Lectins are defined as proteins that bind to carbohydrates. The same features that lectins use to defend plants in nature may cause problems during human digestion. They resist being broken down in the gut and are stable in acidic environments, features that protect lectin-containing plants in nature.

When consumed, lectins in their active state can cause negative side effects. They contain phytohaemagglutinin, a type of lectin that can cause red blood cells to clump together. It can also produce nausea, vomiting, stomach upset, and diarrhea. Milder side effects include bloating and gas.

Certain lectins are toxic and cause harm when consumed in excess. Animal and cell studies have found that active lectins can interfere with the absorption of some minerals, such as calcium, iron, phosphorus, and zinc. Legumes and cereals often contain these minerals, so the concurrent presence of lectins may prevent the absorption and use of these minerals in the body.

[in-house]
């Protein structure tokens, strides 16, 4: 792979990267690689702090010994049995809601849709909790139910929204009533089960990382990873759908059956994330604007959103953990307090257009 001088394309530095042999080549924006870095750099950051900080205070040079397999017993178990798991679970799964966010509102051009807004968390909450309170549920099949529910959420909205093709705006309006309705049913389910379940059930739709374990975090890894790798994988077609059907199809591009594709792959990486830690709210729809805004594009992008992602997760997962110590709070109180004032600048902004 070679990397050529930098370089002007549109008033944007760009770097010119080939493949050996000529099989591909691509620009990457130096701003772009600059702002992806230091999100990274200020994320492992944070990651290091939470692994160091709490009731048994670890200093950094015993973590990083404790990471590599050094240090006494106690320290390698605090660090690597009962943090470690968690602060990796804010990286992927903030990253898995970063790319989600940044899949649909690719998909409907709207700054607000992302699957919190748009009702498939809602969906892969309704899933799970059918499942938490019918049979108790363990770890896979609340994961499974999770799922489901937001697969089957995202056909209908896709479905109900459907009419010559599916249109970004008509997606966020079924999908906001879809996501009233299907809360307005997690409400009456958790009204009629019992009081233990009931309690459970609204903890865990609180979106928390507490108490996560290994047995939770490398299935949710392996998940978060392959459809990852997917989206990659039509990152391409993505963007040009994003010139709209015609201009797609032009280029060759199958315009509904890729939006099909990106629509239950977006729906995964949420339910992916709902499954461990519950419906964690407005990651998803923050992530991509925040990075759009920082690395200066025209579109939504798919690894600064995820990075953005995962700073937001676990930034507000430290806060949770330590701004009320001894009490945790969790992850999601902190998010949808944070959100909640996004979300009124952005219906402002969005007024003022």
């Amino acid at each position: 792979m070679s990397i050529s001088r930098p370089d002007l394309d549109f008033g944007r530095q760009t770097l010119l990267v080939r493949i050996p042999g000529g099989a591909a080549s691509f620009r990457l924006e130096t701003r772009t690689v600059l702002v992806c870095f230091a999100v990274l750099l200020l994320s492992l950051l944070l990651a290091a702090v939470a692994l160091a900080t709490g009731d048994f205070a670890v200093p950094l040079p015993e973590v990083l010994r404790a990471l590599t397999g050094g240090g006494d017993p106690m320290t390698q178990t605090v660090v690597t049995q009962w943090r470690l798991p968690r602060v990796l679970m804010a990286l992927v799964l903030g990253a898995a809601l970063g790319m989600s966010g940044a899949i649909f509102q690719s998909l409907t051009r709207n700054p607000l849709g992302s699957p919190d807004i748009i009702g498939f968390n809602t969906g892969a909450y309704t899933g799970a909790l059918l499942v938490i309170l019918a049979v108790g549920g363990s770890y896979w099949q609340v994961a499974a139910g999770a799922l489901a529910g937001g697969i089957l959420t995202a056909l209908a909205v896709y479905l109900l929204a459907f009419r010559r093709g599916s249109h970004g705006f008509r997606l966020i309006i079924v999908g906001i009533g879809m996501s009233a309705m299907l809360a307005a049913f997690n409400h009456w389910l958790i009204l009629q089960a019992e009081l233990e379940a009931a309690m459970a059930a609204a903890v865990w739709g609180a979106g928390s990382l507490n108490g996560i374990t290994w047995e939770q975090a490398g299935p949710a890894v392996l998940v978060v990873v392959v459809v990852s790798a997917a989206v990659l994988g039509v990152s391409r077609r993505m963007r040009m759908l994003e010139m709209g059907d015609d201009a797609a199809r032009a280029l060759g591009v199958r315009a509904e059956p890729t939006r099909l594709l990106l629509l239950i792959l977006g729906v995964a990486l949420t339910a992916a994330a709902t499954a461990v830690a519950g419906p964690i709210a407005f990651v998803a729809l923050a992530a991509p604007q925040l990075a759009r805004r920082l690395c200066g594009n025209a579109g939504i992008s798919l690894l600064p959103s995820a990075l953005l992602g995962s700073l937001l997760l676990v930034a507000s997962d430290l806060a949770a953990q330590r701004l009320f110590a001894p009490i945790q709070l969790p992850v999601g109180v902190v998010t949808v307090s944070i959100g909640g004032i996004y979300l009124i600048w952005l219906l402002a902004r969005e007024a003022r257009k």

Lectins can also bind to cells lining the digestive tract. This may disrupt the breakdown and absorption of nutrients and affect the growth and action of intestinal flora. Because lectin proteins bind to cells for long periods of time, they can potentially cause an autoimmune response and are theorized to play a role in inflammatory conditions like rheumatoid arthritis and type 1 diabetes.

Cooking, especially with wet high-heat methods like boiling or stewing, or soaking in water for several hours, can inactivate most lectins. Lectins are water-soluble and typically found on the outer surface of a food, so exposure to water removes them.

The body can produce enzymes during digestion that degrades some lectins. Other processes that deactivate the compounds are sprouting grains and beans, and mechanically removing the outer hull of beans and wheat grains that contain the most lectins.

Soaking legumes can help reduce lectin content. Make sure to change the water frequently. Adding baking soda to the soaking water will further neutralize lectins in beans.

Some natural lectin blockers include garlic, onion, ginger, and turmeric. These foods contain compounds that can help block lectins from binding to your cells.

Soaking Removes Contaminants

Soaking beans in water removes tiny particles of dirt, gravel, and other debris. Beans go through threshing and cleaning processes before they're marketed to consumers. However, they are not washed because moisture would encourage sprouting. Soaking beans removes their coating of field dust, which may contain residue from pesticides or other contaminants.